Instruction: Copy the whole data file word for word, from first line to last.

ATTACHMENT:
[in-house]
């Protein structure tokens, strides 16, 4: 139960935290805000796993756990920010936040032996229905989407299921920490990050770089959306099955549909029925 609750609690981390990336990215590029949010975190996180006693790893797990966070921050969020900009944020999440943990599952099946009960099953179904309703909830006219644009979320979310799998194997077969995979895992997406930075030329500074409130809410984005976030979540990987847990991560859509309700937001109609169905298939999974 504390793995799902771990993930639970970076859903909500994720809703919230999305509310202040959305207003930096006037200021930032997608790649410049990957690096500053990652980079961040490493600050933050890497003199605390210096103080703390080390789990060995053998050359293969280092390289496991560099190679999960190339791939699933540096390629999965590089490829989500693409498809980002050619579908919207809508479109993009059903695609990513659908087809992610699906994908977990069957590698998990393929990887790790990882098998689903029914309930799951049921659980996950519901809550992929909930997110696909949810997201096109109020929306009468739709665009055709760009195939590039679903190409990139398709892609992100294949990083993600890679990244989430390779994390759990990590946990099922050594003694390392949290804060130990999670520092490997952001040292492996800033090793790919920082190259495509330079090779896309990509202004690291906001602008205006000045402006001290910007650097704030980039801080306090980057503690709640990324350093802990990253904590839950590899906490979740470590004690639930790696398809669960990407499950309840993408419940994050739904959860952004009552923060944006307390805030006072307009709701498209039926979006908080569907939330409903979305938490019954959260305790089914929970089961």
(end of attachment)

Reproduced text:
[in-house]
């Protein structure tokens, strides 16, 4: 139960935290805000796993756990920010936040032996229905989407299921920490990050770089959306099955549909029925 609750609690981390990336990215590029949010975190996180006693790893797990966070921050969020900009944020999440943990599952099946009960099953179904309703909830006219644009979320979310799998194997077969995979895992997406930075030329500074409130809410984005976030979540990987847990991560859509309700937001109609169905298939999974 504390793995799902771990993930639970970076859903909500994720809703919230999305509310202040959305207003930096006037200021930032997608790649410049990957690096500053990652980079961040490493600050933050890497003199605390210096103080703390080390789990060995053998050359293969280092390289496991560099190679999960190339791939699933540096390629999965590089490829989500693409498809980002050619579908919207809508479109993009059903695609990513659908087809992610699906994908977990069957590698998990393929990887790790990882098998689903029914309930799951049921659980996950519901809550992929909930997110696909949810997201096109109020929306009468739709665009055709760009195939590039679903190409990139398709892609992100294949990083993600890679990244989430390779994390759990990590946990099922050594003694390392949290804060130990999670520092490997952001040292492996800033090793790919920082190259495509330079090779896309990509202004690291906001602008205006000045402006001290910007650097704030980039801080306090980057503690709640990324350093802990990253904590839950590899906490979740470590004690639930790696398809669960990407499950309840993408419940994050739904959860952004009552923060944006307390805030006072307009709701498209039926979006908080569907939330409903979305938490019954959260305790089914929970089961």